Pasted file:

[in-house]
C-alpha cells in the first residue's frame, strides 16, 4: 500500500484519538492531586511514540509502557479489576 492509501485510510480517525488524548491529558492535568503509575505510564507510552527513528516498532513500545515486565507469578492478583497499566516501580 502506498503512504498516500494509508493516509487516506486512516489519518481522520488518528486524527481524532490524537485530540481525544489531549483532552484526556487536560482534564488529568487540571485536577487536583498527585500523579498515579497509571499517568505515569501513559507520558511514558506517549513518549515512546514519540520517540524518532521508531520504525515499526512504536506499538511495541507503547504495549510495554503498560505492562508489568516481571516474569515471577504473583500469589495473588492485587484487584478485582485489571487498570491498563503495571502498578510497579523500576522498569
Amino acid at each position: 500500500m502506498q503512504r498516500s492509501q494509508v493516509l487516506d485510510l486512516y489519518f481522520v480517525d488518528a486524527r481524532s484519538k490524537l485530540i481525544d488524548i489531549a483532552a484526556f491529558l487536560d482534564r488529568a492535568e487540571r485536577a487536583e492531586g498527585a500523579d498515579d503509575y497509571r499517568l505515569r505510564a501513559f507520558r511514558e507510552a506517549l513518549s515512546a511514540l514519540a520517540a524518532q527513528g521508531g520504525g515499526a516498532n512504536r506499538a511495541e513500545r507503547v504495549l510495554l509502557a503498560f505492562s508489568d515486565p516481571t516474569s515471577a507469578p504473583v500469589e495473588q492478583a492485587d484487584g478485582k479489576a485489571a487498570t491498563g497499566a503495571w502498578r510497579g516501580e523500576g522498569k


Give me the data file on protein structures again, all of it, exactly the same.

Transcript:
[in-house]
C-alpha cells in the first residue's frame, strides 16, 4: 500500500484519538492531586511514540509502557479489576 492509501485510510480517525488524548491529558492535568503509575505510564507510552527513528516498532513500545515486565507469578492478583497499566516501580 502506498503512504498516500494509508493516509487516506486512516489519518481522520488518528486524527481524532490524537485530540481525544489531549483532552484526556487536560482534564488529568487540571485536577487536583498527585500523579498515579497509571499517568505515569501513559507520558511514558506517549513518549515512546514519540520517540524518532521508531520504525515499526512504536506499538511495541507503547504495549510495554503498560505492562508489568516481571516474569515471577504473583500469589495473588492485587484487584478485582485489571487498570491498563503495571502498578510497579523500576522498569
Amino acid at each position: 500500500m502506498q503512504r498516500s492509501q494509508v493516509l487516506d485510510l486512516y489519518f481522520v480517525d488518528a486524527r481524532s484519538k490524537l485530540i481525544d488524548i489531549a483532552a484526556f491529558l487536560d482534564r488529568a492535568e487540571r485536577a487536583e492531586g498527585a500523579d498515579d503509575y497509571r499517568l505515569r505510564a501513559f507520558r511514558e507510552a506517549l513518549s515512546a511514540l514519540a520517540a524518532q527513528g521508531g520504525g515499526a516498532n512504536r506499538a511495541e513500545r507503547v504495549l510495554l509502557a503498560f505492562s508489568d515486565p516481571t516474569s515471577a507469578p504473583v500469589e495473588q492478583a492485587d484487584g478485582k479489576a485489571a487498570t491498563g497499566a503495571w502498578r510497579g516501580e523500576g522498569k